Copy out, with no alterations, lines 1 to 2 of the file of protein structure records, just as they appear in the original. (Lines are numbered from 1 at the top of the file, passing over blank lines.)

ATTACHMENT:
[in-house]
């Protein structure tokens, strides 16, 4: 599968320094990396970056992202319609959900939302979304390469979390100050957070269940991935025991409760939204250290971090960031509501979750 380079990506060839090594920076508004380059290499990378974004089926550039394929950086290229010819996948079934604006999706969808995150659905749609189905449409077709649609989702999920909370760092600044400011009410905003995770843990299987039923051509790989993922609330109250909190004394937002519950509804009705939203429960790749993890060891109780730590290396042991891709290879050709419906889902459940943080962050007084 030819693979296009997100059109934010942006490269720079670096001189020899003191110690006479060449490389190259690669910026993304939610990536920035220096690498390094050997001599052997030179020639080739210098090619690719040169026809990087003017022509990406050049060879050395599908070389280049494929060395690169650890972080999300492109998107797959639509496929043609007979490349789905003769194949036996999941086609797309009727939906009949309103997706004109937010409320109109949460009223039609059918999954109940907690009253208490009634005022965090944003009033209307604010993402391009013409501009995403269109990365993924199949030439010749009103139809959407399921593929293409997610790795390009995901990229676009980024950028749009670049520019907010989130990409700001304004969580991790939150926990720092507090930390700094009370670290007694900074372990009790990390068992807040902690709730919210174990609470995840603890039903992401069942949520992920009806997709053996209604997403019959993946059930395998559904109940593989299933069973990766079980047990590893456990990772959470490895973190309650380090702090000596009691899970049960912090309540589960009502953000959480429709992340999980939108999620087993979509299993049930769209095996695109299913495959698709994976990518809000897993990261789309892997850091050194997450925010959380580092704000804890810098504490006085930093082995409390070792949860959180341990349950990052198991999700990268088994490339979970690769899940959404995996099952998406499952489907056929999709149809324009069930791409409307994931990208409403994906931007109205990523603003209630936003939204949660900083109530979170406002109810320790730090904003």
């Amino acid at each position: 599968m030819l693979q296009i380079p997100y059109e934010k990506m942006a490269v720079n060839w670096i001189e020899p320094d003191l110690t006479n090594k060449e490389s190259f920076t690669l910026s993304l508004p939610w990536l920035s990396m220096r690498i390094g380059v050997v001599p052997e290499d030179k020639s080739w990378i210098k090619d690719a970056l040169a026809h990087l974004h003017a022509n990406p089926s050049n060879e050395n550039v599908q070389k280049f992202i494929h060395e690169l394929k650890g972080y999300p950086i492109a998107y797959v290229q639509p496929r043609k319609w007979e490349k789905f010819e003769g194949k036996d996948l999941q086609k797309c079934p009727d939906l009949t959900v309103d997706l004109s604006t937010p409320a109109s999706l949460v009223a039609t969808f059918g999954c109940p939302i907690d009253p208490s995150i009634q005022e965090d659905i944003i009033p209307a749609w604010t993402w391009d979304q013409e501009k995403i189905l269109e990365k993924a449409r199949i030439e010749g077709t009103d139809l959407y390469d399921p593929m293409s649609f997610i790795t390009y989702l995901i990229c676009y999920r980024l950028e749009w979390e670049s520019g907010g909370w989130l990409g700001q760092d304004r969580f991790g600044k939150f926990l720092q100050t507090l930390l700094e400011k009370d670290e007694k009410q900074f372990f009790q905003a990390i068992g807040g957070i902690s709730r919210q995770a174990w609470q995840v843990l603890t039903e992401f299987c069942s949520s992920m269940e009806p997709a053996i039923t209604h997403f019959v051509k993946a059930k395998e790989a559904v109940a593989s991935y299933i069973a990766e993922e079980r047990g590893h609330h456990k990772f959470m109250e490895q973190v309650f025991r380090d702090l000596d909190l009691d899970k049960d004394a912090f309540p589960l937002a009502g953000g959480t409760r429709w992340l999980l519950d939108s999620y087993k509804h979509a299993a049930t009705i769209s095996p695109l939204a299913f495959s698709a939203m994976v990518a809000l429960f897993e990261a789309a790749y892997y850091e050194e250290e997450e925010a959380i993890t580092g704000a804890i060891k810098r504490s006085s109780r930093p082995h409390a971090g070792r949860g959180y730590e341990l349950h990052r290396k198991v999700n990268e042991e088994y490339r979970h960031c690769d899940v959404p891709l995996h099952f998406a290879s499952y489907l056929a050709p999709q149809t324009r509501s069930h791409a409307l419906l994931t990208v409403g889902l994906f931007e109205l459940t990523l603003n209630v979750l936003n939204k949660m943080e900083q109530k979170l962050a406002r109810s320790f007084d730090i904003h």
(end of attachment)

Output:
[in-house]
């Protein structure tokens, strides 16, 4: 599968320094990396970056992202319609959900939302979304390469979390100050957070269940991935025991409760939204250290971090960031509501979750 380079990506060839090594920076508004380059290499990378974004089926550039394929950086290229010819996948079934604006999706969808995150659905749609189905449409077709649609989702999920909370760092600044400011009410905003995770843990299987039923051509790989993922609330109250909190004394937002519950509804009705939203429960790749993890060891109780730590290396042991891709290879050709419906889902459940943080962050007084 030819693979296009997100059109934010942006490269720079670096001189020899003191110690006479060449490389190259690669910026993304939610990536920035220096690498390094050997001599052997030179020639080739210098090619690719040169026809990087003017022509990406050049060879050395599908070389280049494929060395690169650890972080999300492109998107797959639509496929043609007979490349789905003769194949036996999941086609797309009727939906009949309103997706004109937010409320109109949460009223039609059918999954109940907690009253208490009634005022965090944003009033209307604010993402391009013409501009995403269109990365993924199949030439010749009103139809959407399921593929293409997610790795390009995901990229676009980024950028749009670049520019907010989130990409700001304004969580991790939150926990720092507090930390700094009370670290007694900074372990009790990390068992807040902690709730919210174990609470995840603890039903992401069942949520992920009806997709053996209604997403019959993946059930395998559904109940593989299933069973990766079980047990590893456990990772959470490895973190309650380090702090000596009691899970049960912090309540589960009502953000959480429709992340999980939108999620087993979509299993049930769209095996695109299913495959698709994976990518809000897993990261789309892997850091050194997450925010959380580092704000804890810098504490006085930093082995409390070792949860959180341990349950990052198991999700990268088994490339979970690769899940959404995996099952998406499952489907056929999709149809324009069930791409409307994931990208409403994906931007109205990523603003209630936003939204949660900083109530979170406002109810320790730090904003």